Moving family with young kids. Your move will have the biggest effect on the kids. Research schools. Quality and content of education vary widely even from school to school in same jurisdiction. After school activities and summer camps will vary as well. Good luck!
 
We’re most likely moving back to the states by years end and need to start working on the process now. This was quite a failed and occasionally successful attempt over here, but our careers are dictating a mandatory move back.

That being said, at this time it looks like three options. We wouldn’t have to live in the exact spot, but be within driving distance. 30 and 36, two young kids 4 and 2. Make good money but not great, low 6 figures

Santa Clara, CA (bay areaish)
Austin, TX
Wilmington (by Philly), Delaware

Let me know your thoughts, whether you’re from one the areas or which you would choose!
Detroit area. Our cash games need you. We have Chick-fil-A now...

Im not sure how/why you came up with those three areas, but if it were me, of those three, probably Austin... It's supposed to be a cool and eclectic town with a great music scene. And I would fit in best in Texas (politically and pro 2A). The appressive heat would be a concern, and I'd miss the seasons, however.

I wouldn't move to Wilmington/Philly or Santa Clara mostly because of cost of living, politics, and because I don't want to live too close to either coast. But both have positives too.
 
Wow, thank you all. I appreciate the feedback and insights, truly. The locations are all areas where wife’s work has headquarters.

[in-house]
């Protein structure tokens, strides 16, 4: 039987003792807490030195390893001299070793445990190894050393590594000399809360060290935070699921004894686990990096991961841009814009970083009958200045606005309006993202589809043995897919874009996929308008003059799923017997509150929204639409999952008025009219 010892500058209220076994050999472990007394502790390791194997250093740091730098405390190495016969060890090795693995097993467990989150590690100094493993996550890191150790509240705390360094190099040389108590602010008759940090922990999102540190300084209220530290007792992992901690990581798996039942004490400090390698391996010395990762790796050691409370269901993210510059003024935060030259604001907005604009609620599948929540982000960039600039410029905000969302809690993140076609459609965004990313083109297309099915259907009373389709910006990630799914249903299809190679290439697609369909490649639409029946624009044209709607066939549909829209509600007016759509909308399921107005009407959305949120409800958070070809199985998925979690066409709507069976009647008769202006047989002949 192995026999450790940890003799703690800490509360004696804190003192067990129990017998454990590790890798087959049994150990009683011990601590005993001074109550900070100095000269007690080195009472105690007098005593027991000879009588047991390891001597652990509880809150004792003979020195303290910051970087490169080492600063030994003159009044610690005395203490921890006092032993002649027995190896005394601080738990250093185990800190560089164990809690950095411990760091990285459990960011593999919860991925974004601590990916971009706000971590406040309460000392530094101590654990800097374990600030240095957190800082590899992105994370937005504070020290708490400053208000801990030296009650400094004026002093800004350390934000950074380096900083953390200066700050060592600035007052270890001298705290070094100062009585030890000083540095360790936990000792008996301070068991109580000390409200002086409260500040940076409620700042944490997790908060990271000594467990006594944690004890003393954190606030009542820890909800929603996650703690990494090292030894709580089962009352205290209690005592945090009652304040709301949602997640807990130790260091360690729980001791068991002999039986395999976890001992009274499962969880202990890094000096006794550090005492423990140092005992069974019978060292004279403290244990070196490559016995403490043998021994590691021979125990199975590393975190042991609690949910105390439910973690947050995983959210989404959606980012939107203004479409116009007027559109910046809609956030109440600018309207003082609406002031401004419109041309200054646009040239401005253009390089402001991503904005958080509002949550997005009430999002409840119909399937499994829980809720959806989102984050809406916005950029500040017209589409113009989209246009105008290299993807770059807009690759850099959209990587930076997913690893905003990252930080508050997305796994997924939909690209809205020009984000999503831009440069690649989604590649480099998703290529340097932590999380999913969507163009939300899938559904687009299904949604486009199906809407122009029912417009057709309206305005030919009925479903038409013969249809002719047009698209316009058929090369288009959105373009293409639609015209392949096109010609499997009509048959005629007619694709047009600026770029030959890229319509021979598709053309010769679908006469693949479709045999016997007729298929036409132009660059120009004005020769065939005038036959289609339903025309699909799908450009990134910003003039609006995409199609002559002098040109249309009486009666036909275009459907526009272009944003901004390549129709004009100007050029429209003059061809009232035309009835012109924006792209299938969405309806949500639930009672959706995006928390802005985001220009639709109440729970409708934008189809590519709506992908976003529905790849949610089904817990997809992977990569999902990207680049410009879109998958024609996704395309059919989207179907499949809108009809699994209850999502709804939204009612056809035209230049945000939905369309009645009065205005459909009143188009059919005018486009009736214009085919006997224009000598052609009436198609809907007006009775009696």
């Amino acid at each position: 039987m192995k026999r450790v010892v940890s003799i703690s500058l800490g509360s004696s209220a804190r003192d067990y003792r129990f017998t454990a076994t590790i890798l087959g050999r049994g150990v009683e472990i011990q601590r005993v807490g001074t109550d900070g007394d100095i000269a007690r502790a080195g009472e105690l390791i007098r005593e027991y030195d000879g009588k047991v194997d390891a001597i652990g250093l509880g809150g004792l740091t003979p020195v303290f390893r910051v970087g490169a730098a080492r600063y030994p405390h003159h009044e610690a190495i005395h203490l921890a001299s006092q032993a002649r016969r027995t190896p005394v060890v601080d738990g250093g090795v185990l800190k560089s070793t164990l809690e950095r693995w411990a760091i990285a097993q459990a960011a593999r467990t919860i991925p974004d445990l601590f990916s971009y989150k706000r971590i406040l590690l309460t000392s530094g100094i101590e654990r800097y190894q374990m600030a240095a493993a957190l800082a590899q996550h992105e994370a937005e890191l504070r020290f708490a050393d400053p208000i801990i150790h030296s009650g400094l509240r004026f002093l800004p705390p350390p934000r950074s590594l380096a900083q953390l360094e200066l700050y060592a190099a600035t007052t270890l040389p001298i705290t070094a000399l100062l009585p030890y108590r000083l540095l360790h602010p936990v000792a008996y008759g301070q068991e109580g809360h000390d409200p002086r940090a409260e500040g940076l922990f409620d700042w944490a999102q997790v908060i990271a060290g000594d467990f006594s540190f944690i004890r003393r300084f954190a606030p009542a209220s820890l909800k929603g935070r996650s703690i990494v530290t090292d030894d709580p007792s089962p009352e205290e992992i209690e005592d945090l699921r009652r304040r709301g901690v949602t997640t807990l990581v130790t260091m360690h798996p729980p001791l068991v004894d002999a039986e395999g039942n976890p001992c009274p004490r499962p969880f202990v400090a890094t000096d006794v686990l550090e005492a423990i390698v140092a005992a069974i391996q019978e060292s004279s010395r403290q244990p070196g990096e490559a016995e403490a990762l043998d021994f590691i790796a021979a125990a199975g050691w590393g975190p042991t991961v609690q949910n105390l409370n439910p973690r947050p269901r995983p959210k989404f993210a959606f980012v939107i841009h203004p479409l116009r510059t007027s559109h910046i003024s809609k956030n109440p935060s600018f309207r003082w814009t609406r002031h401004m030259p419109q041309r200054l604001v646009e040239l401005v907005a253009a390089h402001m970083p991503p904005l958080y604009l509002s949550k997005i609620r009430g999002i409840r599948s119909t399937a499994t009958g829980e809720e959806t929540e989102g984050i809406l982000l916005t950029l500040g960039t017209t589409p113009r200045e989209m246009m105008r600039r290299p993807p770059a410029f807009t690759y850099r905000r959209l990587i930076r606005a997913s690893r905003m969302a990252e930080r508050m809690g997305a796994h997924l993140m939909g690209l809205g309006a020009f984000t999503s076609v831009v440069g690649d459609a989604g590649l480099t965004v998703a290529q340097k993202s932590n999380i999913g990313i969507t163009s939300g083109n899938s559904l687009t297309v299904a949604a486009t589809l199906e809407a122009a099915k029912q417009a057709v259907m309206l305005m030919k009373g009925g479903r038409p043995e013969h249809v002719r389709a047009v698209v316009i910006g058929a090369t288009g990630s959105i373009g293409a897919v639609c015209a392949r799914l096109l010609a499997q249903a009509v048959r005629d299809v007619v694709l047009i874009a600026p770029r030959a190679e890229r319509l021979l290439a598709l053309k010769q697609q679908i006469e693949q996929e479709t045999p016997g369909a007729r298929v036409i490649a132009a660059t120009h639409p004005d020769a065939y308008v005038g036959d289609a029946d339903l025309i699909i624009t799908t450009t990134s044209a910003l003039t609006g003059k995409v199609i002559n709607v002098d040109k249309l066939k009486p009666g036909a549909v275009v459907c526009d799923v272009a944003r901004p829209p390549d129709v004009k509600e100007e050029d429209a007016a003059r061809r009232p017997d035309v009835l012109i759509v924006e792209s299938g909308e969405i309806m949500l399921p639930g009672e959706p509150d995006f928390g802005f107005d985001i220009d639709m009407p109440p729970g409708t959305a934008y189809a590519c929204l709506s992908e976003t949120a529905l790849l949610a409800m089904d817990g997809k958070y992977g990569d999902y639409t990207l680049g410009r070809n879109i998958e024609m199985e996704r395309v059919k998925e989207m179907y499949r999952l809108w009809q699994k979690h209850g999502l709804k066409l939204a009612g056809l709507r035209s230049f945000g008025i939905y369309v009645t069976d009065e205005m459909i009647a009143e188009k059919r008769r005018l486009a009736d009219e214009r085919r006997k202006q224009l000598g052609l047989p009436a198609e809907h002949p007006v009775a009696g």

This is obviously a ways off with it not being for 6-8 months, but it’s also gonna be a bit difficult logistically, so just looking to get ahead of the curve. Texas has been the front runner, so we’ll have to see how that checks out once travel restrictions are up.

Good thing housing is cheap (my wife’s been looking), cause I don’t know if I can afford being so close to all these PCFers!
 
Wow, thank you all. I appreciate the feedback and insights, truly. The locations are all areas where wife’s work has headquarters.

This is obviously a ways off with it not being for 6-8 months, but it’s also gonna be a bit difficult logistically, so just looking to get ahead of the curve. Texas has been the front runner, so we’ll have to see how that checks out once travel restrictions are up.

Good thing housing is cheap (my wife’s been looking), cause I don’t know if I can afford being so close to all these PCFers!
If you make it down here minus the COVID look me up.
 
I’ve always lived in Texas so a little partial, but Austin is my top choice out of those. The property and land you can get in this state is unbelievable compared to west coast
 
Austin and it’s not even close.
No state taxes.
cost of living is lower.
weather is better.
 
I did 7 years of time in Dallas and was glad to get the hell out. But of all the places to live in that state, Austin would be near the top of the list of most tolerable.

We interviewed a guy for work here in Denver a couple years ago, and our office manager was chatting with him and mentioned that we had just had a summer intern who was from Austin. He scoffed and said, "Austin! I could never live in Austin! Too many liberals." Which was a funny thing to volunteer during a job interview. (he was not hired)